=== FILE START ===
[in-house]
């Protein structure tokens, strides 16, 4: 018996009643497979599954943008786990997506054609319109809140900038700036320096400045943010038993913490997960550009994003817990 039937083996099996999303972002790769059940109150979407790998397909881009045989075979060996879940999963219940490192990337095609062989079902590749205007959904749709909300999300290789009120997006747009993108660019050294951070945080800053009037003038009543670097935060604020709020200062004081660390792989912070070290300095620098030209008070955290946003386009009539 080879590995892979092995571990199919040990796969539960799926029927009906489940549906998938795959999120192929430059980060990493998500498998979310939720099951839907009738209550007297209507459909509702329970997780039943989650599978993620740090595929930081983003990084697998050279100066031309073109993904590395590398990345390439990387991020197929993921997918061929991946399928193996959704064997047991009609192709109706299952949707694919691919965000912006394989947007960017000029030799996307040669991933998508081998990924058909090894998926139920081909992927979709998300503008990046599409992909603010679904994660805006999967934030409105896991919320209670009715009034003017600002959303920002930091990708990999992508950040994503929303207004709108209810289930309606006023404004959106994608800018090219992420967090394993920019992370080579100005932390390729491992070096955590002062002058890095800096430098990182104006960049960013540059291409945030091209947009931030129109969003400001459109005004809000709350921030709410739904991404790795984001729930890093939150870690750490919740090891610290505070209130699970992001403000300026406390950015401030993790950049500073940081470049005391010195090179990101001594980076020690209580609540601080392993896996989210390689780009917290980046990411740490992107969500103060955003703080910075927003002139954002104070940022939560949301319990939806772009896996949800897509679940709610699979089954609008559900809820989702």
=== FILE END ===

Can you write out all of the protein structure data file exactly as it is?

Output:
[in-house]
């Protein structure tokens, strides 16, 4: 018996009643497979599954943008786990997506054609319109809140900038700036320096400045943010038993913490997960550009994003817990 039937083996099996999303972002790769059940109150979407790998397909881009045989075979060996879940999963219940490192990337095609062989079902590749205007959904749709909300999300290789009120997006747009993108660019050294951070945080800053009037003038009543670097935060604020709020200062004081660390792989912070070290300095620098030209008070955290946003386009009539 080879590995892979092995571990199919040990796969539960799926029927009906489940549906998938795959999120192929430059980060990493998500498998979310939720099951839907009738209550007297209507459909509702329970997780039943989650599978993620740090595929930081983003990084697998050279100066031309073109993904590395590398990345390439990387991020197929993921997918061929991946399928193996959704064997047991009609192709109706299952949707694919691919965000912006394989947007960017000029030799996307040669991933998508081998990924058909090894998926139920081909992927979709998300503008990046599409992909603010679904994660805006999967934030409105896991919320209670009715009034003017600002959303920002930091990708990999992508950040994503929303207004709108209810289930309606006023404004959106994608800018090219992420967090394993920019992370080579100005932390390729491992070096955590002062002058890095800096430098990182104006960049960013540059291409945030091209947009931030129109969003400001459109005004809000709350921030709410739904991404790795984001729930890093939150870690750490919740090891610290505070209130699970992001403000300026406390950015401030993790950049500073940081470049005391010195090179990101001594980076020690209580609540601080392993896996989210390689780009917290980046990411740490992107969500103060955003703080910075927003002139954002104070940022939560949301319990939806772009896996949800897509679940709610699979089954609008559900809820989702």